Since I was diagnosed as wheat intolerant way back in 2011, I have been searching for the best gluten-free pizza. After all, pizza is one of the things I miss most about avoiding wheat. It’s been a journey, but I think I have discovered my favourite.

The winner is, (in my world) Daiya Foods, a plant-based (yes, even the cheese) company serving up a variety of dairy-free foods. Their products are not all gluten-free, but I bet they are all delicious. Their focus is on dairy-free foods, with a long list of choices including cheese cake, yogurt and even cheesy macaroni!

I first discovered Daiya Food’s gluten-free pizza at my local Sobeys store here in Kanata. I purchased the fire-roasted vegetable version and was not disappointed. In fact I have purchased it quite often. I like to keep at least one in my freezer for a quick snack or meal. Although my husband is not wheat or gluten intolerant, he has been commenting on just how good my pizzas look compared to his regular, gluten-full version.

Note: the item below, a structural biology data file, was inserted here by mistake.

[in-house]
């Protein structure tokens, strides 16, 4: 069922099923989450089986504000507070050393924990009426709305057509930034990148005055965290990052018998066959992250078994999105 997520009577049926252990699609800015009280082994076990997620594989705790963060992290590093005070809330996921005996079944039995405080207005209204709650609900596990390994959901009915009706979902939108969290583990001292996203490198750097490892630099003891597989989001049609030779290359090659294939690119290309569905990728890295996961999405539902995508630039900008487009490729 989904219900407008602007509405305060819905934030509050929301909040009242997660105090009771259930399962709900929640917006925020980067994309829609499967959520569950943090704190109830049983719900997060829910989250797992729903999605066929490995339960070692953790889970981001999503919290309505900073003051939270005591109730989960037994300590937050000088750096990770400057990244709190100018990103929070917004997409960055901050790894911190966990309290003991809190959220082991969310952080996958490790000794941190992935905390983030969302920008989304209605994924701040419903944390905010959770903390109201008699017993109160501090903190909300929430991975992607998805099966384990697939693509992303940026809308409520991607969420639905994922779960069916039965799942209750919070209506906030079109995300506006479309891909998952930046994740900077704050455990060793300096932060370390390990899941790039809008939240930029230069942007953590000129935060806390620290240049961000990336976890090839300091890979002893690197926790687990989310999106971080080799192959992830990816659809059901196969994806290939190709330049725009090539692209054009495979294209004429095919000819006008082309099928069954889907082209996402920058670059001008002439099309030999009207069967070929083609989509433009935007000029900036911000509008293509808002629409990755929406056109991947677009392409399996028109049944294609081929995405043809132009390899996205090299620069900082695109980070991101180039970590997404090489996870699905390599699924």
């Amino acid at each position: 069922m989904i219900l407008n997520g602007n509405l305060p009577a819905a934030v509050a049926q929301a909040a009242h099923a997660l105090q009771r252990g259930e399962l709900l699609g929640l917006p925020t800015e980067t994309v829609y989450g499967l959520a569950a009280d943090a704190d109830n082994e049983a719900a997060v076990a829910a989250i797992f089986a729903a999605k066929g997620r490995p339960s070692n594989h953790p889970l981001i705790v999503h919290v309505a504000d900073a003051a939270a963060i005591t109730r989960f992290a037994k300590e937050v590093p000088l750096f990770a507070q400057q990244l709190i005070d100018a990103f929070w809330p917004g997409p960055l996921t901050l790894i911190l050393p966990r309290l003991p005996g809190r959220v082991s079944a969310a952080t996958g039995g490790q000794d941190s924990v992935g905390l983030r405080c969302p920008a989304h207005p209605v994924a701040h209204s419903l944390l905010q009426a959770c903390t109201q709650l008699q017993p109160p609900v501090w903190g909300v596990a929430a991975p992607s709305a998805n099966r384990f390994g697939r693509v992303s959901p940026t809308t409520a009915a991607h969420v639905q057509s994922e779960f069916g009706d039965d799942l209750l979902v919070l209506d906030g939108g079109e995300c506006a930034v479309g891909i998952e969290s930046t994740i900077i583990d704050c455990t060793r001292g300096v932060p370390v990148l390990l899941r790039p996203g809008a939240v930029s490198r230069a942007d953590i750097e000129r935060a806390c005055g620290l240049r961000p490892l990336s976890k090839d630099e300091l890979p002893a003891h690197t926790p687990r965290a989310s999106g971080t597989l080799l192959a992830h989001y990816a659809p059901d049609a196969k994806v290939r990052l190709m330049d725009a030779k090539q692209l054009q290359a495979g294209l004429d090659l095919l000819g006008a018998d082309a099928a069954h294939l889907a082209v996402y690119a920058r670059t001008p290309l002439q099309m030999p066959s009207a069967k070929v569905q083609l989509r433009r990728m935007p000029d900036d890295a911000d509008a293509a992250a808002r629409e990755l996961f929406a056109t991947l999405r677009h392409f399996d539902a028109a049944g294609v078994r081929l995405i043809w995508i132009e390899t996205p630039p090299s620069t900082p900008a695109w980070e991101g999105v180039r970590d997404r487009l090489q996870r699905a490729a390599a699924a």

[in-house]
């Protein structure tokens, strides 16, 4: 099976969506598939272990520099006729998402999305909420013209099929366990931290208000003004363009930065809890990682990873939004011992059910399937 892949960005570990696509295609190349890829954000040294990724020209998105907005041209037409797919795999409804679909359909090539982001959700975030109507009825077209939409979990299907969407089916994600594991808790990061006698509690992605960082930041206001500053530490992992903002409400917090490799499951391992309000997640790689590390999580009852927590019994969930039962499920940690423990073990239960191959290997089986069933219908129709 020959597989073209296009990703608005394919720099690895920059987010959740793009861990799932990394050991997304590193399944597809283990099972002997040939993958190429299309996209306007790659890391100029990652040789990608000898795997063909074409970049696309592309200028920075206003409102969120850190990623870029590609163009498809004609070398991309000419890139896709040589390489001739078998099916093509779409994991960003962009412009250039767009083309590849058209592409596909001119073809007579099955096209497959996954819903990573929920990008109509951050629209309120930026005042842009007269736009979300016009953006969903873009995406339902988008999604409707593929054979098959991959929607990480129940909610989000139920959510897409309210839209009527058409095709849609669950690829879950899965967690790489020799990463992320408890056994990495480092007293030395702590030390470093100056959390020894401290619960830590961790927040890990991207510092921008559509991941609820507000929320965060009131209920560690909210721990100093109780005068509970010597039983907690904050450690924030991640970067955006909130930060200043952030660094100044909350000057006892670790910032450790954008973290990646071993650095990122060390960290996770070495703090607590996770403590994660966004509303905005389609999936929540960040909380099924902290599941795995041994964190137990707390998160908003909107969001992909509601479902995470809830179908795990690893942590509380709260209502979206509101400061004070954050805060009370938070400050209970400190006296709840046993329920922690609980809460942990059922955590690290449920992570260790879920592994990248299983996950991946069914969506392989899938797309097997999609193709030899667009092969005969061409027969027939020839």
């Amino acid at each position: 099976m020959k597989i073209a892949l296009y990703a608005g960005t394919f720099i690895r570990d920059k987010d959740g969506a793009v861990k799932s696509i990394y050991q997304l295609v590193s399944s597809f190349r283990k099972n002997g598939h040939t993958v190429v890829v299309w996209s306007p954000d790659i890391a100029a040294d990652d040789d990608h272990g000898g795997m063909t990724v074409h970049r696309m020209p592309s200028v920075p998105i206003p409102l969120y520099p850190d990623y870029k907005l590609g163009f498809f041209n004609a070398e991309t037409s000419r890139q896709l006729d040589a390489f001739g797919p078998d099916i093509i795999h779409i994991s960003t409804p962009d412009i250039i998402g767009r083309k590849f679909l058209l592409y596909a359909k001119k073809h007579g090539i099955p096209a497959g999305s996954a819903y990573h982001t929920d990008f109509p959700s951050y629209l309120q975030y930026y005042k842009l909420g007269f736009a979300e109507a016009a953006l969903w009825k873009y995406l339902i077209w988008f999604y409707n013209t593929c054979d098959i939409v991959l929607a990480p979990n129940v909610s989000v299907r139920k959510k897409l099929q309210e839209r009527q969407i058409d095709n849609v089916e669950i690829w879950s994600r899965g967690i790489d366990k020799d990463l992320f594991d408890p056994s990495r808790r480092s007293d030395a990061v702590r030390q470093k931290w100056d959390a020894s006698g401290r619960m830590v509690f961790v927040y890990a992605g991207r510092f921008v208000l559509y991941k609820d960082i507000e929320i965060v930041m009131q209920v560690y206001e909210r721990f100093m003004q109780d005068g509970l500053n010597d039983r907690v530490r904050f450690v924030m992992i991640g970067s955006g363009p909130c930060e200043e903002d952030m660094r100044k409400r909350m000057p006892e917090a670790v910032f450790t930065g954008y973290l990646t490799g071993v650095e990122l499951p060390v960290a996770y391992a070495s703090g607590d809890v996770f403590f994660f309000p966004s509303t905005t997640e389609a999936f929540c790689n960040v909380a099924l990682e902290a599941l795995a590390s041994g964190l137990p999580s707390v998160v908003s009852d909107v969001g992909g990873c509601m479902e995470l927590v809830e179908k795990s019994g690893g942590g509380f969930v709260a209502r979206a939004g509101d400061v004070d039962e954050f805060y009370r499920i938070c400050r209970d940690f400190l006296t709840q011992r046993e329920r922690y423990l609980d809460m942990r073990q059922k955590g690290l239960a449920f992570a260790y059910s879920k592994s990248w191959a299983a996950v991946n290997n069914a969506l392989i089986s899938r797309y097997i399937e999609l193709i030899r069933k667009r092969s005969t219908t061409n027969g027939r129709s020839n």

I have since found other varieties (at Loblaws) and tried the mushroom and roasted garlic flavour most recently. With only two toppings, I prefer it to the fire-roasted vegetable version that I found a bit too top heavy. Both have thin crust, which bakes up perfectly crispy, not cardboardy or tasteless like some other brands I have tried.

gluten-free pizza
Gluten-Free Pizza from Daiya Foods

A little research on my part found Daiya’s website where I discovered all their other diary free, plant-based products, including the sure-to-be-delicious other gluten-free pizzas. Not fond of meat on pizza, but a topping lover, my next choice will be the margherita style. Although, the plant-based pepperoni or sausage on their meat lovers, pepperoni and supreme pizzas may be tastier than the meat they mimic. Maybe I will have to give them a chance.